Basil Claude Cann
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About Basil Claude

  • Name
    Basil Claude
  • Initials
  • Surname
  • Date of Birth
    29 September 1882
  • Birth town
    Calstock, Devon
  • Resided town
    Calstock, Devon
  • Commemorated
  • Nationality
  • Place of death
    Braintree, Essex
  • Date of death
    27 July 1968
  • Married
  • Occupation

Service Information

  • Civilian

  • Service Number
  • Rank


Basil Claude Cann, Clerk in Holy Orders, at Manchester Cathedral passed through Peterborough East Station on 27 December 1916 and wrote in the visitors’ book “This is an excellent rest for Sailors and Soldiers, so much is this so that the clergy find their way here because of the first class cuisine etc”.  He was travelling with William Coleman, also from Manchester Cathedral.

Basil Claude was born in Calstock, Devon on 29 September 1882, to parents George Beavis Cann, a school master and Susan Elizabeth A (nee Tucker), a school mistress.  Basil was one of six children and the family lived at The School House in Calstock, Tavistock, Devon.

According to school logs, on 9 March 1904 Basil began teaching as an assistant master at Wood Street National School in Barnet, Hertfordshire.  The following year the log records that Basil tendered his resignation as family matters made it necessary for him to return home to Devonshire.  By 1911, Basil was a school master living at 15 – 16 Bene’t Street, Cambridge with his uncle and aunt, John and Eliza Perring.

With thanks to Manchester Cathedral, we have discovered that Basil went on to study at St Catherine’s College, Cambridge, where he obtained a BA in 1912, followed by an MA in 1916.  He also attended Sarum Theological College in 1913.  During the period 1913 to 1914, he was both a Deacon and a Priest in the Norwich Diocese and was Curate of Feltwell from 1913-16.  It was while he was a Clerk in Orders at Manchester Cathedral during the period 1916-19 that he visited Peterborough East Station.  From 1919, he became Vicar of Ridgewell in the Diocese of Chelmsford where he remained for 48 years.  He was also Patron of St Catherine’s College, Cambridge. (Information from Crockfords Clerical Directory via Manchester Cathedral).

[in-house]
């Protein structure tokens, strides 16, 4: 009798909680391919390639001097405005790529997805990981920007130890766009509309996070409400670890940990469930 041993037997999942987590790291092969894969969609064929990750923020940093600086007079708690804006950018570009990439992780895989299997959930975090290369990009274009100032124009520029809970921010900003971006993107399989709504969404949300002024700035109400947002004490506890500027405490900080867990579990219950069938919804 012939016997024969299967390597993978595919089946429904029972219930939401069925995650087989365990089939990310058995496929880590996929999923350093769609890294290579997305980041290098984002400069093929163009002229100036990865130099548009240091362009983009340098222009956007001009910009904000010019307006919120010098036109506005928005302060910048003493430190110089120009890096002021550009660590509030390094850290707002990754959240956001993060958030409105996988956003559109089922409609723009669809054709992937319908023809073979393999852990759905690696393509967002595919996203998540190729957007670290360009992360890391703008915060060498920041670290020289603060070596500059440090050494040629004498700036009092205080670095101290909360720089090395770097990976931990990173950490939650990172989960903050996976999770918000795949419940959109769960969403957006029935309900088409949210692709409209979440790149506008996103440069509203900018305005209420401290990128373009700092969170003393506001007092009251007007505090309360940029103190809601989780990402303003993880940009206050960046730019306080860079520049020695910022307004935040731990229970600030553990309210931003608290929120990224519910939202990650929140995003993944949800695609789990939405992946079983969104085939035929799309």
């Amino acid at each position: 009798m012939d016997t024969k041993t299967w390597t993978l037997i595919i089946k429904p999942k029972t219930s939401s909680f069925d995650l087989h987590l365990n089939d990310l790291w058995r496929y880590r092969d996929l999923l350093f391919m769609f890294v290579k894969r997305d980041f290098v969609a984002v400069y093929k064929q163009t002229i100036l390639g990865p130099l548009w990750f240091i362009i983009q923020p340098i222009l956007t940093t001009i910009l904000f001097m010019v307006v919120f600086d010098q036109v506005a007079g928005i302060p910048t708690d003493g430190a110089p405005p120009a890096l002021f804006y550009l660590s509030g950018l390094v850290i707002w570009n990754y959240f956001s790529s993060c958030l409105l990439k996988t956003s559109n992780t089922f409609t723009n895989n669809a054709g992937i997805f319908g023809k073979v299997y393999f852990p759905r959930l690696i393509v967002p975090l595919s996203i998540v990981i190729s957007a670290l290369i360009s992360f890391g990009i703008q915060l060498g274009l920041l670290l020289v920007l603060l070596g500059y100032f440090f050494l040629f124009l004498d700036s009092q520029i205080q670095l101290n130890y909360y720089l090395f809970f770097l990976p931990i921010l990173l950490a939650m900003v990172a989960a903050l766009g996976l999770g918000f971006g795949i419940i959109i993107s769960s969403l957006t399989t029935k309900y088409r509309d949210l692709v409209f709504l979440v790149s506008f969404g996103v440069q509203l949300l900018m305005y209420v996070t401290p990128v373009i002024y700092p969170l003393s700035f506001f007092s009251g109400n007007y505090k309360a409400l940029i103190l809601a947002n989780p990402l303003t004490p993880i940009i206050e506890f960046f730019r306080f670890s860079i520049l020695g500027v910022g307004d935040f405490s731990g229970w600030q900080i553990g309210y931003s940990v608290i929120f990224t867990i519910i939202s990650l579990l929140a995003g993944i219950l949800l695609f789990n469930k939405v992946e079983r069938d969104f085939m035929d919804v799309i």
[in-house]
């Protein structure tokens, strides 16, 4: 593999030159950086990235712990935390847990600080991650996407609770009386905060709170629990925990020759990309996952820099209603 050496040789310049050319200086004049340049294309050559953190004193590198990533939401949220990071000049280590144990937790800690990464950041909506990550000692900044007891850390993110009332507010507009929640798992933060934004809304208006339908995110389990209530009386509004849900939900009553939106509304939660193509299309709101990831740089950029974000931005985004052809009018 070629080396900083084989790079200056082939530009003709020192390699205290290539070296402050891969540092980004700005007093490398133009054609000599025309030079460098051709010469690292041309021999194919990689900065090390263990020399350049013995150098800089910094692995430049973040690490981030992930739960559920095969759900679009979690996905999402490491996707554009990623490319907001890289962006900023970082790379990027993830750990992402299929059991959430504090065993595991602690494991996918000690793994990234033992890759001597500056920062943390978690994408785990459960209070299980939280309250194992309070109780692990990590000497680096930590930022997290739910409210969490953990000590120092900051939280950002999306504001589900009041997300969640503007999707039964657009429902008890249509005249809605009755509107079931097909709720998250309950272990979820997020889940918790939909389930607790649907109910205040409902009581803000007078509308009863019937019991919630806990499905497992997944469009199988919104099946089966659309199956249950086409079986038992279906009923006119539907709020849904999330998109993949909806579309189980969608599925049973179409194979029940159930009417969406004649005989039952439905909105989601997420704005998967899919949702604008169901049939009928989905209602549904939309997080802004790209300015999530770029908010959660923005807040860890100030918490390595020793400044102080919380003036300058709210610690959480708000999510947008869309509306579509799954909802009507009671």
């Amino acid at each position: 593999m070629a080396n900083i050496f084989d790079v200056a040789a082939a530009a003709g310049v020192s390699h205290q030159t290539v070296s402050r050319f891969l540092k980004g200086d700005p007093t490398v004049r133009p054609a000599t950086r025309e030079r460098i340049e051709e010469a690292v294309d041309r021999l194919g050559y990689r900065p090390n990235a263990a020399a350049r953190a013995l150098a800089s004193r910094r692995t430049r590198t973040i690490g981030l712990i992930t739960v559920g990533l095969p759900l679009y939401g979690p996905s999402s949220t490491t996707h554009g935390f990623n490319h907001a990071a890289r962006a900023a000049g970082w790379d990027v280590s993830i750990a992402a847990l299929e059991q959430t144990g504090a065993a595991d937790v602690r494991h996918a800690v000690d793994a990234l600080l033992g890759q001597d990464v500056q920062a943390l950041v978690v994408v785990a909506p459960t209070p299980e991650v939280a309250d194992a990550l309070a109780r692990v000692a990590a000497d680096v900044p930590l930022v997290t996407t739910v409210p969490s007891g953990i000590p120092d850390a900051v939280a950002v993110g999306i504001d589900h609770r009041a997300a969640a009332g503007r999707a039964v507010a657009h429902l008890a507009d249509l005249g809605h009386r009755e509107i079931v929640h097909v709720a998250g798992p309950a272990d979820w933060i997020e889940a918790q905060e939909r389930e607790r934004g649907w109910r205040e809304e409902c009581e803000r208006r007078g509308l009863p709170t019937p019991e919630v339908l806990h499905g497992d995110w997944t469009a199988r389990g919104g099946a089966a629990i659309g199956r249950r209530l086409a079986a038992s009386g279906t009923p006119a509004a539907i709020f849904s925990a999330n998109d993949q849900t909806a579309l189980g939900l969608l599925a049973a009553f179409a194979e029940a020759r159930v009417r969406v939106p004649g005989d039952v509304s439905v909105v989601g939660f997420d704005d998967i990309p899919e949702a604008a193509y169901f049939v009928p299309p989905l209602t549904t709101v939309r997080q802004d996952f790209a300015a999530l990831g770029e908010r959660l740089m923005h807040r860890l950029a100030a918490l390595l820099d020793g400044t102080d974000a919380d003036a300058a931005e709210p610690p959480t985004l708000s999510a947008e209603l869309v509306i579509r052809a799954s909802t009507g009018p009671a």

Basil married Elsie Goodwin, in 1920 at Chorlton, Manchester, and they had a least one child, Lindsey Northcote Beavis Cann, born in Wantage on 10 May 1921.  Lindsay was a Flight Lieutenant with 156 (Pathfinder) Squadron who operated Lancaster aircraft from RAF Upwood and flew 18 operations with them between 26 August 1944 and his death on 17 December 1944.

‘During a bombing raid on the Sterkrade oil refinery on 6 October 1944, Cann was badly injured, but continued until the bombs were released on the target before seeking assistance for his wounds.  Becoming increasingly weaker and no longer able to fly the plane himself, Cann instructed his Sargeant who flew the aircraft to within a few miles of the base when Cann took control at 2,000 feet and executed a “perfect” landing.  Cann was awarded an immediate Distinguished Flying Cross.

On the 17 December 1944 Cann took off for a raid on the town of Ulm, the home of the Margirius-Deutz and Kassbohrer lorry factories and a number of other industrial targets. Two Lancasters failed to return from the raid of which one was Lindsay Cann’s’.

‘A remarkable tale of wartime bravery and comradeship was recalled by Squadron Leader Jack Harrild who was with the Pathfinder Force 635 Squadron at Downham Market. Returning from a successful bombing raid on 13 September 1944 his aircraft was badly damaged. An aircraft from another squadron came alongside and the pilot Lindsay Cann tucked himself under the badly damaged starboard engine and wing and escorted the damaged aircraft safely back to Downham Market’.

In 1939, Basil was the Vicar of Ridgewell and was living at the Crown & Anchor Hotel, Westgate Street, Ipswich.  Basil died in Braintree, Essex on 27 July 1968, aged 85.

Could you be related to Basil Cann?  Please get in touch if you can tell us more.

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